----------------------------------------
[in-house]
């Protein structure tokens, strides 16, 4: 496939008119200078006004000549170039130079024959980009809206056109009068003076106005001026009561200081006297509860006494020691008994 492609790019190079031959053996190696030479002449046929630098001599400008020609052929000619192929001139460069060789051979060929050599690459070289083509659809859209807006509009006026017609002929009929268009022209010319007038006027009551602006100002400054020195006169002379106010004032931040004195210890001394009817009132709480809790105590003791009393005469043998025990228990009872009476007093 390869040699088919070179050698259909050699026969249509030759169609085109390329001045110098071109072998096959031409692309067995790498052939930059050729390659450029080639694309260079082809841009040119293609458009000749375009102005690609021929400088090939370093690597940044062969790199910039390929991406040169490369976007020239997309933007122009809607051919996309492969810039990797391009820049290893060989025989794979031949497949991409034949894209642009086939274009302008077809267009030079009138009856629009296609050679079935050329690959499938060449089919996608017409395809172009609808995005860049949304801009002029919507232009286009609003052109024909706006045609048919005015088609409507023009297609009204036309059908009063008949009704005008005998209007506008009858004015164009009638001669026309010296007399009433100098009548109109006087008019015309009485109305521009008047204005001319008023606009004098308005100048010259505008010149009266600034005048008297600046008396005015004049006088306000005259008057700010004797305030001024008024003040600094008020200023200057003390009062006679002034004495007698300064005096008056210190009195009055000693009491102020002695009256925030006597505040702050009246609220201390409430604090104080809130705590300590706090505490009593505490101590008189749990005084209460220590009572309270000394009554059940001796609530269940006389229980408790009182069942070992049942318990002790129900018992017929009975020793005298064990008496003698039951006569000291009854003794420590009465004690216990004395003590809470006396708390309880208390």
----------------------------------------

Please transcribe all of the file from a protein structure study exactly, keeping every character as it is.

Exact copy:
[in-house]
């Protein structure tokens, strides 16, 4: 496939008119200078006004000549170039130079024959980009809206056109009068003076106005001026009561200081006297509860006494020691008994 492609790019190079031959053996190696030479002449046929630098001599400008020609052929000619192929001139460069060789051979060929050599690459070289083509659809859209807006509009006026017609002929009929268009022209010319007038006027009551602006100002400054020195006169002379106010004032931040004195210890001394009817009132709480809790105590003791009393005469043998025990228990009872009476007093 390869040699088919070179050698259909050699026969249509030759169609085109390329001045110098071109072998096959031409692309067995790498052939930059050729390659450029080639694309260079082809841009040119293609458009000749375009102005690609021929400088090939370093690597940044062969790199910039390929991406040169490369976007020239997309933007122009809607051919996309492969810039990797391009820049290893060989025989794979031949497949991409034949894209642009086939274009302008077809267009030079009138009856629009296609050679079935050329690959499938060449089919996608017409395809172009609808995005860049949304801009002029919507232009286009609003052109024909706006045609048919005015088609409507023009297609009204036309059908009063008949009704005008005998209007506008009858004015164009009638001669026309010296007399009433100098009548109109006087008019015309009485109305521009008047204005001319008023606009004098308005100048010259505008010149009266600034005048008297600046008396005015004049006088306000005259008057700010004797305030001024008024003040600094008020200023200057003390009062006679002034004495007698300064005096008056210190009195009055000693009491102020002695009256925030006597505040702050009246609220201390409430604090104080809130705590300590706090505490009593505490101590008189749990005084209460220590009572309270000394009554059940001796609530269940006389229980408790009182069942070992049942318990002790129900018992017929009975020793005298064990008496003698039951006569000291009854003794420590009465004690216990004395003590809470006396708390309880208390």